a. If the repeat test results confirm the first test results, call the engineer or, if the
equipment is still under warranty, call the manufacturer's representative.
b. Do this at once to immediately correct the problem. Remember, the reason
for the testing is to detect problems before they can cause considerable harm to your
patients or to you.
Section II. BEAM RESTRICTION ADEQUACY TEST
When the radiologist collimates to a given area of the body, he needs to be sure
that what he sees on the TV screen or the mirror optic is what is being exposed to
radiation. This beam restriction adequacy test will allow for the determination of the
exact area being imaged and allow the quality control technologist to assure that all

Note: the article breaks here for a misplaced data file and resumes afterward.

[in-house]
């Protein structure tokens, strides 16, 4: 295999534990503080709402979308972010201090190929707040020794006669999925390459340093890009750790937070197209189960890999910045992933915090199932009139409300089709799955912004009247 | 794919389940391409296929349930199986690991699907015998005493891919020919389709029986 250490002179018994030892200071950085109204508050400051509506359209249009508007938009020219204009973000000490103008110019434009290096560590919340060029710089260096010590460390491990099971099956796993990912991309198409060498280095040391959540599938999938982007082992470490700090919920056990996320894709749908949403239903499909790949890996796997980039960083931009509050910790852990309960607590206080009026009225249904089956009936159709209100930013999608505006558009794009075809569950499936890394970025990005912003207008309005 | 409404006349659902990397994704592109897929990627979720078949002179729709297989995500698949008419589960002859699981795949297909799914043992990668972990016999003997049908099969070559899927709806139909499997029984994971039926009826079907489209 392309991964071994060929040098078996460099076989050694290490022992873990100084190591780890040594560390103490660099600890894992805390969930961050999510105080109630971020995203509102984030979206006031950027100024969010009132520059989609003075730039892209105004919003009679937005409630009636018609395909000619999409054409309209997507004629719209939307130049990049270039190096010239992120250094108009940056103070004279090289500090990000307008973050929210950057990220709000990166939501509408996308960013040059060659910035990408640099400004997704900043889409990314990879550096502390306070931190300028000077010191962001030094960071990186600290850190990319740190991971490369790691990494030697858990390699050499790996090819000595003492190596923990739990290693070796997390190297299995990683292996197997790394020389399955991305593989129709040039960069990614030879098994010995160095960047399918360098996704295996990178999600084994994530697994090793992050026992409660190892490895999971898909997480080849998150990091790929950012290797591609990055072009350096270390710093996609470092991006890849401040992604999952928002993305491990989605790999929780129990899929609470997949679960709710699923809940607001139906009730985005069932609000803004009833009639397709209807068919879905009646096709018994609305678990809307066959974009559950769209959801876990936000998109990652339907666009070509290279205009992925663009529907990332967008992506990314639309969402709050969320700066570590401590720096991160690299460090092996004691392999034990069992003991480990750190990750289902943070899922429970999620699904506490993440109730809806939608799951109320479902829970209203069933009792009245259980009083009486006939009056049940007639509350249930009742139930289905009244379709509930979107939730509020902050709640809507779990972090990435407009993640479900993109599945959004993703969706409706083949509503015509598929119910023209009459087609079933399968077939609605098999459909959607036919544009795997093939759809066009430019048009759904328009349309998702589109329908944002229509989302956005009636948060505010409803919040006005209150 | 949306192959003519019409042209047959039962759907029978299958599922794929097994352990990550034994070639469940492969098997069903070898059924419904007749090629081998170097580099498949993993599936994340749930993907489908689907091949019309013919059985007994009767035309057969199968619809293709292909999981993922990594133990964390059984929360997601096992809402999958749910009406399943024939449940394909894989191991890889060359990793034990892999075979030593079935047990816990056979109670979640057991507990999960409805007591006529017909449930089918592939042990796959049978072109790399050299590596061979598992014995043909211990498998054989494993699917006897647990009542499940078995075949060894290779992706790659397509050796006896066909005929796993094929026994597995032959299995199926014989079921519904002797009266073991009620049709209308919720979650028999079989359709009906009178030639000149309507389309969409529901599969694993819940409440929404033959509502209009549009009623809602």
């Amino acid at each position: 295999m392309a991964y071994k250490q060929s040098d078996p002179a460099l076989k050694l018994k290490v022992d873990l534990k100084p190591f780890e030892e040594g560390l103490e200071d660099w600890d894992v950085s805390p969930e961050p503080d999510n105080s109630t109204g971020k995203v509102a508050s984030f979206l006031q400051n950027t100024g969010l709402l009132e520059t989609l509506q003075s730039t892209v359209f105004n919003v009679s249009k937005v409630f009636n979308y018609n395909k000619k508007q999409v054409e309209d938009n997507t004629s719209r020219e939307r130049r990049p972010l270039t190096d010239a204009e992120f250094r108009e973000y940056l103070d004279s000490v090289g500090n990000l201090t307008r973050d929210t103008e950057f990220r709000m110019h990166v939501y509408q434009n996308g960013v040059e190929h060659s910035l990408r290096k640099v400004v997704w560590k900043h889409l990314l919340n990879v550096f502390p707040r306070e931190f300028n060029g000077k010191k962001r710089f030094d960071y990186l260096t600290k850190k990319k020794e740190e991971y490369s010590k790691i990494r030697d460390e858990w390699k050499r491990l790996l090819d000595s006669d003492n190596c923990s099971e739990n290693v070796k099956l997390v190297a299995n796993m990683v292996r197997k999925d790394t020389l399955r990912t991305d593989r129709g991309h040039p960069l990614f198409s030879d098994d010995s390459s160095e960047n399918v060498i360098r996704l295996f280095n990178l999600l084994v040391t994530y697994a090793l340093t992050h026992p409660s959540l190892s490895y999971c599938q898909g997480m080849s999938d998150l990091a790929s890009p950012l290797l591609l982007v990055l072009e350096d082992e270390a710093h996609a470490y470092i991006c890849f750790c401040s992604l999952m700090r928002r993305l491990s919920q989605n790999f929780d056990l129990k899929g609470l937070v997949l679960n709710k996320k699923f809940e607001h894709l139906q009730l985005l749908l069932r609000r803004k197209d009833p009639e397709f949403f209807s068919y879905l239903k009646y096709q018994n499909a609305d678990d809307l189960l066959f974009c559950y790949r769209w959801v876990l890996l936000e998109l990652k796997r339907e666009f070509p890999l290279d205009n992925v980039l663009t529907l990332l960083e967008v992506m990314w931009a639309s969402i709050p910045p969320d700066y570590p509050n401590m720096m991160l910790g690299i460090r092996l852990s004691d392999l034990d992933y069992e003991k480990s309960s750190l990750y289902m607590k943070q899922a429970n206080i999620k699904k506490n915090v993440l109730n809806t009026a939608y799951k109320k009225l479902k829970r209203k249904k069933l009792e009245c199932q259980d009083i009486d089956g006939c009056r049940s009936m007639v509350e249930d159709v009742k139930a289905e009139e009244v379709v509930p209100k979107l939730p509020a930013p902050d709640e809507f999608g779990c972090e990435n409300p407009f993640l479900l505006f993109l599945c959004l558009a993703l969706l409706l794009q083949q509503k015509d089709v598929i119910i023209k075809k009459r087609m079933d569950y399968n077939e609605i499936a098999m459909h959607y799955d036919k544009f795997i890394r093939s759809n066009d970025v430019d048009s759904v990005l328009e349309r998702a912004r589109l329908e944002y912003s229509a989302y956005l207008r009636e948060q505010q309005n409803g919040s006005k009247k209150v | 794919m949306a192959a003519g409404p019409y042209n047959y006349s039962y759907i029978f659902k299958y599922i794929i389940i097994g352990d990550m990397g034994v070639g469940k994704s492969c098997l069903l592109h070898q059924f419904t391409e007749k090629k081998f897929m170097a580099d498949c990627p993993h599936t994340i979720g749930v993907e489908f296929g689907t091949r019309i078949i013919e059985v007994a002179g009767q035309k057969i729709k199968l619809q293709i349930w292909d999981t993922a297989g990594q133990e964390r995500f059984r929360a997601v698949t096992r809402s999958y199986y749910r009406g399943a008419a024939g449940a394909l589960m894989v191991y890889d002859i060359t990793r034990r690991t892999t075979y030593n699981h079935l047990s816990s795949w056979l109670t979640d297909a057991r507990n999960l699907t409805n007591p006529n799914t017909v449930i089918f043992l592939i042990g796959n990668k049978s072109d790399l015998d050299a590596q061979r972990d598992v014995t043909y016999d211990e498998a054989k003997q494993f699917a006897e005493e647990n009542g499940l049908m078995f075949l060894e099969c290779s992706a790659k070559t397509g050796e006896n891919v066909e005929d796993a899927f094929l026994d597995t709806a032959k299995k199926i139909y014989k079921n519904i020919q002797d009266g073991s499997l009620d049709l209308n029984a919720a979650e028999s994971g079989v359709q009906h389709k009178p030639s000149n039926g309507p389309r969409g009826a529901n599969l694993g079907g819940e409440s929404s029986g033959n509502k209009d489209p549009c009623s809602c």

fluoroscopic systems in the department are producing images of a similar size. Beam
restriction ensures that the patients are not receiving excessive doses of radiation, and
it minimizes the amount of secondary (scatter) radiation that the technologist and
radiologist are exposed to in the examining room.
a. A fluoroscopic beam restriction test tool.
b. Lead numbers and letters for identification.
c. Cardboard holder loaded with ready pack film.
d. A 12-inch ruler graduated by 1/32.
e. Three-fourth inch aluminum block.
a. Put on a lead apron.
b. Place the three-fourth inch attenuator block on the tabletop to intercept the
radiation going to the image intensifier.
c. Select a clinically useful image intensifier or tower height such as a ten-inch
height and lock the assembly in place.
d. Set the technical factors to low values.